The Land Conservancy receives two major grants to support the concept and schematic design phase of The Riverline

DL&W photo by Calvin Nemec.DL&W photo by Calvin Nemec.

The Western New York Land Conservancy has announced two major grants to support the Concept and Schematic Design phase of The Riverline, part of the Land Conservancy’s efforts to transform the former DL&W rail corridor running from Canalside to the Buffalo River into an iconic, innovative, and inspiring nature trail and greenway. The First Niagara Foundation in partnership with KeyBank awarded $40,000 (in addition to a $20,000 grant earlier in 2020), and Moog Inc. awarded $75,000 to be distributed over three years.

This Concept and Schematic Design phase of work follows a community visioning process, an international design ideas competition announced in 2019, and an equitable development framework completed in 2020. Early this year, the Land Conservancy and the design teams will virtually exhibit early stages of the design to solicit public feedback. This feedback will assist the design teams in developing their final concept designs, which will be unveiled in the summer. The Land Conservancy recently solicited photographs from the community; these photographs will assist the design teams in their work.

The DL&W corridor is owned by the Niagara Frontier Transportation Authority (NFTA). It runs from downtown Buffalo at the DL&W terminal to the Buffalo River across from Riverbend, and travels through the Old First Ward, The Valley, and Perry neighborhoods. The Riverline will accommodate walking, bicycling, and winter activities like snowshoeing and cross-country skiing. It will connect to parks and paddleboat launches along the Buffalo River, and it will connect to trails that go to Canalside and the Outer Harbor. By transforming the unused railroad corridor into The Riverline, the project will provide a model for how to connect people to nature right in the middle of a city.

“The green space enhancement The Riverline will create will provide health benefits across our Western New York population by encouraging physical activity with a walkable, bikeable regional trail, and by connecting people with nature,” said Elizabeth Gurney, executive director of the KeyBank and First Niagara Foundations.  “The improvements planned for this part of our City will inspire recreation and exploration, transform and engage neighborhoods, and strengthen our community.”

John Scannell, Chairman and CEO of Moog Inc. in East Aurora, agreed. “We are committed to The Riverline’s vision as a downtown nature trail and greenway where Western New Yorkers and visitors can enjoy a welcoming space that shows off the beauty and nature of our historic waterfront.”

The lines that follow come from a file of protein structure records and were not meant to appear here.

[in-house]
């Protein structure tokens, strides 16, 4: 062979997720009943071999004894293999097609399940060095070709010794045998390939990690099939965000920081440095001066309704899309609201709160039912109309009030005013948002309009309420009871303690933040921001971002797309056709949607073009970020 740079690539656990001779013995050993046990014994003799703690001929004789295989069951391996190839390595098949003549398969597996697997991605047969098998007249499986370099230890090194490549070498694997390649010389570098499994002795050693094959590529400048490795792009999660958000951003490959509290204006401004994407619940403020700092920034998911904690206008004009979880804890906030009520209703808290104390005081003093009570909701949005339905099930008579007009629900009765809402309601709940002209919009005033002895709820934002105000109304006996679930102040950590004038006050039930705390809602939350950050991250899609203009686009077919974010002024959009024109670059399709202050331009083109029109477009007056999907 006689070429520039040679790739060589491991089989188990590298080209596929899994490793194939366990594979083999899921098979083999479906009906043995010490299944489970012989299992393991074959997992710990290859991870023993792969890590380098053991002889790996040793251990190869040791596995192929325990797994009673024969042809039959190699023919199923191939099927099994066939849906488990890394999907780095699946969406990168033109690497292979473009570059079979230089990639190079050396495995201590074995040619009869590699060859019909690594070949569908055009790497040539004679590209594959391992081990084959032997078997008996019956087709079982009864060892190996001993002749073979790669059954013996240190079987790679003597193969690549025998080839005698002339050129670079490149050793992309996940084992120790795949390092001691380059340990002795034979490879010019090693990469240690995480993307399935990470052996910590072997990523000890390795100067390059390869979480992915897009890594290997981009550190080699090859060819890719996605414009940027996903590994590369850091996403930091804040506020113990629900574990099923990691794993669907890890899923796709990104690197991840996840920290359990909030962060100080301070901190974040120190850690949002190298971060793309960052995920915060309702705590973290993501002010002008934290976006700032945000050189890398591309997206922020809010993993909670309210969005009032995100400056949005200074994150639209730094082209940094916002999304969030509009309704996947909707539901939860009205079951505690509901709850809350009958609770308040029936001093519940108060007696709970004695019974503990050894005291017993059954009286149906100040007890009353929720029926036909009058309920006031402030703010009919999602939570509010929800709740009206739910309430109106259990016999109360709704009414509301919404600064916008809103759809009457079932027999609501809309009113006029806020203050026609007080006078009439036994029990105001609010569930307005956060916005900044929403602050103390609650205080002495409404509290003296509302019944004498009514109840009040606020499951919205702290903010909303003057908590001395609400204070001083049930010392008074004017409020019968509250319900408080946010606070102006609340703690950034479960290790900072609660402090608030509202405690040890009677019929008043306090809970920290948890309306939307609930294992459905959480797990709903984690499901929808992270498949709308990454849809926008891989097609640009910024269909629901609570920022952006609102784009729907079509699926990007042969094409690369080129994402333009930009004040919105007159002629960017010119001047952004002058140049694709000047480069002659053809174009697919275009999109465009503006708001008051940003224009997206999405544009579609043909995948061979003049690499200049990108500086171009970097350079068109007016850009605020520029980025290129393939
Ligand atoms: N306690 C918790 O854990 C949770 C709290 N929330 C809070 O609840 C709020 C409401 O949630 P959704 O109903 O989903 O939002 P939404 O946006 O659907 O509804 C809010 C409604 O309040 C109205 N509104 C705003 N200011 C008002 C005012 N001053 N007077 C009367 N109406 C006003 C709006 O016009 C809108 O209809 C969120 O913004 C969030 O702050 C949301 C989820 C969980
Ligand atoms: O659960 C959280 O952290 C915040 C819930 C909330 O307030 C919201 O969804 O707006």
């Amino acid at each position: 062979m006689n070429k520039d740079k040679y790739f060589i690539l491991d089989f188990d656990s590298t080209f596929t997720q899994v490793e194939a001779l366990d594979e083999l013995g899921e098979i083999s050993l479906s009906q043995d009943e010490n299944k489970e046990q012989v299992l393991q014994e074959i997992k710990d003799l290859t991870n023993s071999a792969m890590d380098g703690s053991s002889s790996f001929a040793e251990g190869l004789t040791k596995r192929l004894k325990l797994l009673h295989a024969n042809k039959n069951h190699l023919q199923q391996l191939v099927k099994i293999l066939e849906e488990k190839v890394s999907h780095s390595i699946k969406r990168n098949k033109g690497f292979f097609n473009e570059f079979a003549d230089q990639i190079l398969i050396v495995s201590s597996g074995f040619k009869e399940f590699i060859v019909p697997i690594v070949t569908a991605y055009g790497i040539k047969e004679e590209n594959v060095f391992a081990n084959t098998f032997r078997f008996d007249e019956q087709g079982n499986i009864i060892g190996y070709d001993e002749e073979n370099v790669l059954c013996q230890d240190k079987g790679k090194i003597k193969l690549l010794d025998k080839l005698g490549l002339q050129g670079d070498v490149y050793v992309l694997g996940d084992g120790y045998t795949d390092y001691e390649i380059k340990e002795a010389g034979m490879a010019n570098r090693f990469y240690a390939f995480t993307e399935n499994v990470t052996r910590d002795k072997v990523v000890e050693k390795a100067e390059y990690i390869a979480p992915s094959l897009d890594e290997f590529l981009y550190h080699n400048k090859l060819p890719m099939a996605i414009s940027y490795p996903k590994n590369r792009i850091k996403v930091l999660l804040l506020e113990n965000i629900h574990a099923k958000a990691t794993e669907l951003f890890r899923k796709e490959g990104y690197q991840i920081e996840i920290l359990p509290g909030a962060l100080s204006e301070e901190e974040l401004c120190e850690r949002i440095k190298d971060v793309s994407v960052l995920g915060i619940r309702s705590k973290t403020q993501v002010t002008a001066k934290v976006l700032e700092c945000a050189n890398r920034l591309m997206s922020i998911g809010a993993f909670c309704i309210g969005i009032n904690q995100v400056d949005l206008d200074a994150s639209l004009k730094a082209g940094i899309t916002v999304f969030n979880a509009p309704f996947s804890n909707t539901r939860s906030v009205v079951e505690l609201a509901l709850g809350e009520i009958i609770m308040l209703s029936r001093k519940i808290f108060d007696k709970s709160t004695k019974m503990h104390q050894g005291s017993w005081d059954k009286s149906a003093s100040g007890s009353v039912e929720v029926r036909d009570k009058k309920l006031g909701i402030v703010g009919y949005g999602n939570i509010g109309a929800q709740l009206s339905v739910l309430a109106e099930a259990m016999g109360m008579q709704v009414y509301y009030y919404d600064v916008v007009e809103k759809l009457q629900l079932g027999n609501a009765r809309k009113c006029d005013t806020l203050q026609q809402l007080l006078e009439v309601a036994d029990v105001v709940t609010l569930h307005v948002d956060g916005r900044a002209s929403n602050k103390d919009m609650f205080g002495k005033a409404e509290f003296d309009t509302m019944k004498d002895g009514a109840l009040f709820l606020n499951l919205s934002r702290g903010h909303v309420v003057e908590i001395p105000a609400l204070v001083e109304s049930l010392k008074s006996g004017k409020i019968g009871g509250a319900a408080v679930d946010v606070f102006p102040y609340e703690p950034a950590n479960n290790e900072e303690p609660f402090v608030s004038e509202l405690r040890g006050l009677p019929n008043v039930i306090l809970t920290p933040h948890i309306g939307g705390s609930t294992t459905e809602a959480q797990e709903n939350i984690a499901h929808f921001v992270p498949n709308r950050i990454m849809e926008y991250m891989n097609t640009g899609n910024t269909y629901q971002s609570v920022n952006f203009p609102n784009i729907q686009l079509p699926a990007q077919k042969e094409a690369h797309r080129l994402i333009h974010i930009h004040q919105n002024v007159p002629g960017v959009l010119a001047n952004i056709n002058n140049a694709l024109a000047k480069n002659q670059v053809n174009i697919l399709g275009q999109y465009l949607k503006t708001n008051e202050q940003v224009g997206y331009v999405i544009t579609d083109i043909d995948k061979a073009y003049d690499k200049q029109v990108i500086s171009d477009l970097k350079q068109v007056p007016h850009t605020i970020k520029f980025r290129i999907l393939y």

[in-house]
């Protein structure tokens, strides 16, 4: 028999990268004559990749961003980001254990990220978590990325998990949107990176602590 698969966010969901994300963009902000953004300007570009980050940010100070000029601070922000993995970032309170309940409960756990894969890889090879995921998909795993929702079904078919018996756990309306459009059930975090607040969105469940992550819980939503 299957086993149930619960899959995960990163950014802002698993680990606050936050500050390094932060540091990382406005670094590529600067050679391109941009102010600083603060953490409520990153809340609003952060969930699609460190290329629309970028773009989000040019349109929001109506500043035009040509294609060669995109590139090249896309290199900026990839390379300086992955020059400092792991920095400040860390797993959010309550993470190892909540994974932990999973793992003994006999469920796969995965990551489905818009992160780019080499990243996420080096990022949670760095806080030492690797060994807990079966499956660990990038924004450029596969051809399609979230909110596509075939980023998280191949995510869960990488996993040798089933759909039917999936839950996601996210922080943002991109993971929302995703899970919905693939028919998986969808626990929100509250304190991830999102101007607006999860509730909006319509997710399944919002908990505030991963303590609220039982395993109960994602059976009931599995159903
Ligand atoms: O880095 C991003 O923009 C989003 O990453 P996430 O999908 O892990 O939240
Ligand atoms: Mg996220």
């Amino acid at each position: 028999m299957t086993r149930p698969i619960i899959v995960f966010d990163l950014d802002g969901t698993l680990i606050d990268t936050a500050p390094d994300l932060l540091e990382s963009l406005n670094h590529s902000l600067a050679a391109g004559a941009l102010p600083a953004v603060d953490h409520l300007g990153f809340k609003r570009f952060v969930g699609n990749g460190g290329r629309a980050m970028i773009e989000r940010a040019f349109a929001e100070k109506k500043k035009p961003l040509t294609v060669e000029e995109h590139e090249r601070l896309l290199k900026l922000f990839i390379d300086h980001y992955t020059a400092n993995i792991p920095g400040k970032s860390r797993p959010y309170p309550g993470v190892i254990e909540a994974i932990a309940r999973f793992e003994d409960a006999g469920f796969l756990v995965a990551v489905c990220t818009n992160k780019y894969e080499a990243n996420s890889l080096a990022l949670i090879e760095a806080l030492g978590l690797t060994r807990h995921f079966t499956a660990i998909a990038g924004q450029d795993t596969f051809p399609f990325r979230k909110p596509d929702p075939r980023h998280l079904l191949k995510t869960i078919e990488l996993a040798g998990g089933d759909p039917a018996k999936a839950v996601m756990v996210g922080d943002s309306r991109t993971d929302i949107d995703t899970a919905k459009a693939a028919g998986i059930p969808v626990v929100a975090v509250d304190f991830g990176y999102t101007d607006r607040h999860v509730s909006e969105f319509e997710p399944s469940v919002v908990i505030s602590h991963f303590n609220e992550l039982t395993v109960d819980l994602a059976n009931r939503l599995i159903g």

“We are thrilled to receive such incredible support from two pillars of the local community,” said Nancy Smith, executive director of the Land Conservancy. “Once completed, The Riverline will benefit all Western New Yorkers, but it will take many partners here in Buffalo and beyond, working together, to make this dream a reality.”

The design for The Riverline will be created in collaboration with neighborhood groups, many project partners, and ongoing community feedback. Once completed, The Riverline will be a vibrant, safe, and welcoming space for people of all ages, abilities, and backgrounds to connect with each other, with nature, and with the waterfront. The Riverline will be an inspiring community gathering place alive with the history and voice of the surrounding Old First Ward, Perry, and Valley neighborhoods.

Funding for this phase of work comes in part through an Environmental Protection Fund grant (EPF #180842) administered by the New York State Office of Parks, Recreation and Historic Preservation. Additional funding is provided by BlueCross BlueShield of Western New York Blue Fund, Nancy and Tom Smith, Peggy and Jay Elliott, Kathy Lasher and Scott Bieler, and other individual community donors. The Land Conservancy continues to seek additional funding for The Riverline.

If you are interested in learning more about this project, or donating to create The Riverline, please visit the new website for The Riverline: You can also reach out to the Land Conservancy at (716) 687-1225 or

The Western New York Land Conservancy is a regional, not-for-profit land trust that permanently protects land with significant conservation value in Western New York for current and future generations. The Land Conservancy envisions a future in which open spaces, working lands, wildlife habitat, and scenic beauty are cherished and protected as part of the landscape and character of Western New York. The Land Conservancy is accredited by the Land Trust Accreditation Commission and is one of 1,000+ land trusts nationwide, including 87 in New York State. Land trusts have protected over 56 million acres of land. To learn more about the Land Conservancy, visit

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